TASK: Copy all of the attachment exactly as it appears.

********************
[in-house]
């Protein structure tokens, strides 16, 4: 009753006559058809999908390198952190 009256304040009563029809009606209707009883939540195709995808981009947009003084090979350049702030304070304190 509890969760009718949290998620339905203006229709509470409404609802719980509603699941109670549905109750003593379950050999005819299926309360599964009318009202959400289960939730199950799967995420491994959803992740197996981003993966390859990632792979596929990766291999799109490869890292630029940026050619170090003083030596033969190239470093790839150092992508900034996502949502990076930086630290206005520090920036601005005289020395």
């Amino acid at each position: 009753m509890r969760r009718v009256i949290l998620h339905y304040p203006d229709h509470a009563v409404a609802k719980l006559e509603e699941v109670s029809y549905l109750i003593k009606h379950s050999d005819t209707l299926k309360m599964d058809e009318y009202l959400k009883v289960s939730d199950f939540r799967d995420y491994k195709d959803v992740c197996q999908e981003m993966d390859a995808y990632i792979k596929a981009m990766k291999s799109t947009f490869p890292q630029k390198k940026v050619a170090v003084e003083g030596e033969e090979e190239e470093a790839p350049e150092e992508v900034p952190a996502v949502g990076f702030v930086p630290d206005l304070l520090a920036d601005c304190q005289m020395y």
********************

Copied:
[in-house]
């Protein structure tokens, strides 16, 4: 009753006559058809999908390198952190 009256304040009563029809009606209707009883939540195709995808981009947009003084090979350049702030304070304190 509890969760009718949290998620339905203006229709509470409404609802719980509603699941109670549905109750003593379950050999005819299926309360599964009318009202959400289960939730199950799967995420491994959803992740197996981003993966390859990632792979596929990766291999799109490869890292630029940026050619170090003083030596033969190239470093790839150092992508900034996502949502990076930086630290206005520090920036601005005289020395």
């Amino acid at each position: 009753m509890r969760r009718v009256i949290l998620h339905y304040p203006d229709h509470a009563v409404a609802k719980l006559e509603e699941v109670s029809y549905l109750i003593k009606h379950s050999d005819t209707l299926k309360m599964d058809e009318y009202l959400k009883v289960s939730d199950f939540r799967d995420y491994k195709d959803v992740c197996q999908e981003m993966d390859a995808y990632i792979k596929a981009m990766k291999s799109t947009f490869p890292q630029k390198k940026v050619a170090v003084e003083g030596e033969e090979e190239e470093a790839p350049e150092e992508v900034p952190a996502v949502g990076f702030v930086p630290d206005l304070l520090a920036d601005c304190q005289m020395y």